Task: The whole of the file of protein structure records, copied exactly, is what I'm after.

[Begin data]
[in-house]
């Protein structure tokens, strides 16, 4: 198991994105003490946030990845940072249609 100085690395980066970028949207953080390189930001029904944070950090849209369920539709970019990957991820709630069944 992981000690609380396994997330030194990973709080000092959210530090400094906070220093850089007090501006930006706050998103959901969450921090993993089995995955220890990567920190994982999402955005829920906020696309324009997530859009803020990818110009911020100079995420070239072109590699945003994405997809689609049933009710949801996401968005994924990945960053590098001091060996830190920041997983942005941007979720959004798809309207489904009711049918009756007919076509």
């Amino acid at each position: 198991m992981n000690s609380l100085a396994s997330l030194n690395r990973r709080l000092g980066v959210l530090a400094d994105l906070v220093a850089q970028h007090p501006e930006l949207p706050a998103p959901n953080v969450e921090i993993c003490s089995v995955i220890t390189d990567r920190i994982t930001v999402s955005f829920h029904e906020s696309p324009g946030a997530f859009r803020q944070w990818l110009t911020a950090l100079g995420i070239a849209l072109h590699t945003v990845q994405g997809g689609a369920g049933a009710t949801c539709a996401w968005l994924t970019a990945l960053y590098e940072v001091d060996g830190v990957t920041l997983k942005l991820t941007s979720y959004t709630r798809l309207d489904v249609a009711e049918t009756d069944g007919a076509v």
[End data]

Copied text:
[in-house]
């Protein structure tokens, strides 16, 4: 198991994105003490946030990845940072249609 100085690395980066970028949207953080390189930001029904944070950090849209369920539709970019990957991820709630069944 992981000690609380396994997330030194990973709080000092959210530090400094906070220093850089007090501006930006706050998103959901969450921090993993089995995955220890990567920190994982999402955005829920906020696309324009997530859009803020990818110009911020100079995420070239072109590699945003994405997809689609049933009710949801996401968005994924990945960053590098001091060996830190920041997983942005941007979720959004798809309207489904009711049918009756007919076509």
């Amino acid at each position: 198991m992981n000690s609380l100085a396994s997330l030194n690395r990973r709080l000092g980066v959210l530090a400094d994105l906070v220093a850089q970028h007090p501006e930006l949207p706050a998103p959901n953080v969450e921090i993993c003490s089995v995955i220890t390189d990567r920190i994982t930001v999402s955005f829920h029904e906020s696309p324009g946030a997530f859009r803020q944070w990818l110009t911020a950090l100079g995420i070239a849209l072109h590699t945003v990845q994405g997809g689609a369920g049933a009710t949801c539709a996401w968005l994924t970019a990945l960053y590098e940072v001091d060996g830190v990957t920041l997983k942005l991820t941007s979720y959004t709630r798809l309207d489904v249609a009711e049918t009756d069944g007919a076509v």